Man sues TSA for spilling his mother's ashes in suitcase
Shannon Thomas filed a lawsuit in Cleveland’s federal court on Thursday over the October 5, 2012 incident. On that date, Thomas flew from Ohio to San Juan, Puerto Rico via Washington Dulles International Airport to spread his mother’s ashes in the Caribbean Sea, per her request. He had placed the cremated remains in a “very heavy and sturdy” urn that “featured a screw top,” which he then tested to make sure was properly sealed, the lawsuit said. He packed the urn in his suitcase to be checked through to his destination, and headed to Cleveland Hopkins International Airport.
It was not until Thomas arrived in Puerto Rico that he discovered what had transpired with his mother’s ashes en route. He claimed that during the TSA inspection, agents “negligently, carelessly, and recklessly handled the urn in such a way that caused or contributed to its opening,” and “negligently, carelessly, and recklessly replaced the lid of the urn, placed a bag inspection notice in Plaintiff’s suitcase, and sent the bag on its way.”
In court documents Thomas claims he “suffered severe and persistent emotional distress and mental anguish when he saw that the urn had been opened and the remains of his mother spilled on his clothing and interior of his suitcase.” He was left unable to spread the ashes in accordance with his mother’s wishes, and believes that the TSA’s actions violated his “right to inter the remains of his mother,” and constituted “outrageous disturbance of human remains.”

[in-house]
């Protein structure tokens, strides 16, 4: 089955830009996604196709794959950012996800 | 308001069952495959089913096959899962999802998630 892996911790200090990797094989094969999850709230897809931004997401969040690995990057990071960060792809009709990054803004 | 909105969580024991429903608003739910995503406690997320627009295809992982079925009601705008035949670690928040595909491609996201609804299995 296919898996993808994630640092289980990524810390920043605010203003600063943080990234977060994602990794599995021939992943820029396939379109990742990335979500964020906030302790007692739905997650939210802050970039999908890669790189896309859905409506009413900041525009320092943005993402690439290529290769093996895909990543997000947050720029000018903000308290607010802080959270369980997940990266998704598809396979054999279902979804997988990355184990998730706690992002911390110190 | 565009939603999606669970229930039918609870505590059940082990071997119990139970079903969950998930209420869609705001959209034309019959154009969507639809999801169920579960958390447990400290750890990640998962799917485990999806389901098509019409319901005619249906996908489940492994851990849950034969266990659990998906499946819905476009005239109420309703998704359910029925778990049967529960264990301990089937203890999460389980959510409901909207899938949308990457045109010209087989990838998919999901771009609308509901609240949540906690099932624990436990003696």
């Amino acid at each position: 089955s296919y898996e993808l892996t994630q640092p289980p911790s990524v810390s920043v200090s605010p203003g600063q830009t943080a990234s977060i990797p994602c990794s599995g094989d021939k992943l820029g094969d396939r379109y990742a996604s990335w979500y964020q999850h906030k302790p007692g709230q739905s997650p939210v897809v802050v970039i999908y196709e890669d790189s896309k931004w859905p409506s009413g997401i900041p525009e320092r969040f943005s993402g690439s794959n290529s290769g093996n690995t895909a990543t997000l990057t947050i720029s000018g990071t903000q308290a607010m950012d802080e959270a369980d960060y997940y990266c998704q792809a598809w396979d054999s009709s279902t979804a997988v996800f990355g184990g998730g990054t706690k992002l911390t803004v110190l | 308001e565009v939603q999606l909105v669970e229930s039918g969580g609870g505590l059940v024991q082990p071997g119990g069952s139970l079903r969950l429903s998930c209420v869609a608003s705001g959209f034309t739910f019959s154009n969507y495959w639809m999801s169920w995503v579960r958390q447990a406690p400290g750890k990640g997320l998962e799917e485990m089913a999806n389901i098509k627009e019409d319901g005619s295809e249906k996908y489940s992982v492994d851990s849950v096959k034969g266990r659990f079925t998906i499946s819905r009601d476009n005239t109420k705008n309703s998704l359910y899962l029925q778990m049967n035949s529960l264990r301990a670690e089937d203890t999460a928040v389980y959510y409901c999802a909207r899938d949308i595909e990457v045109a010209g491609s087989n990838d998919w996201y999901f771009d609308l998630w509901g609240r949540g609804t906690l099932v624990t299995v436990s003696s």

To add insult to injury, the plaintiff said, “No person speaking on behalf of the United States or TSA has ever issued an apology, explanation, or notification to [him] aside from the bag search notice.”
The TSA Blog has a post, dated just over three months before Thomas’ travel date, about traveling with crematory remains. “The subject of traveling with crematory remains has been in the news recently,” the agency said in the post. “As part of our standard operating procedures, TSA has a clear process for screening crematory remains. Our Officers routinely conduct these types of screenings throughout our nation’s airports.”
The policies state that passengers may travel with remains, as long as the airline allows. The ashes must be able to pass through the X-ray machine. The TSA says that containers holding the remains should never be opened by its agents:
If the X-ray Operator cannot clear the remains, TSA may apply other, non-intrusive means of resolving the alarm. Under no circumstances will an officer open the container, even if the passenger requests this be done. If the officer cannot determine that the container does not contain a prohibited item, the remains will not be permitted.
The Funeral Ethics Organization suggests that cremated remains be stored in “scan-able containers,” including cardboard or fiberboard, cloth, plastic, transparent glass and “probably all wooden ones.” It notes that metal, stone and ceramic are “non-scan-able urns,” and warns that “if you arrive at the airport with cremated remains that won't pass through security, you're in danger of missing your flight.” The lawsuit does not mention what kind of urn was used.
Thomas is suing the US government, the TSA and 10 of its agents, and 10 more people who had contact with his luggage. He is seeking $750,000 for “intentional and/or negligent infliction of emotional distress,” and says that the government is liable for the damage to the urn and his personal effects.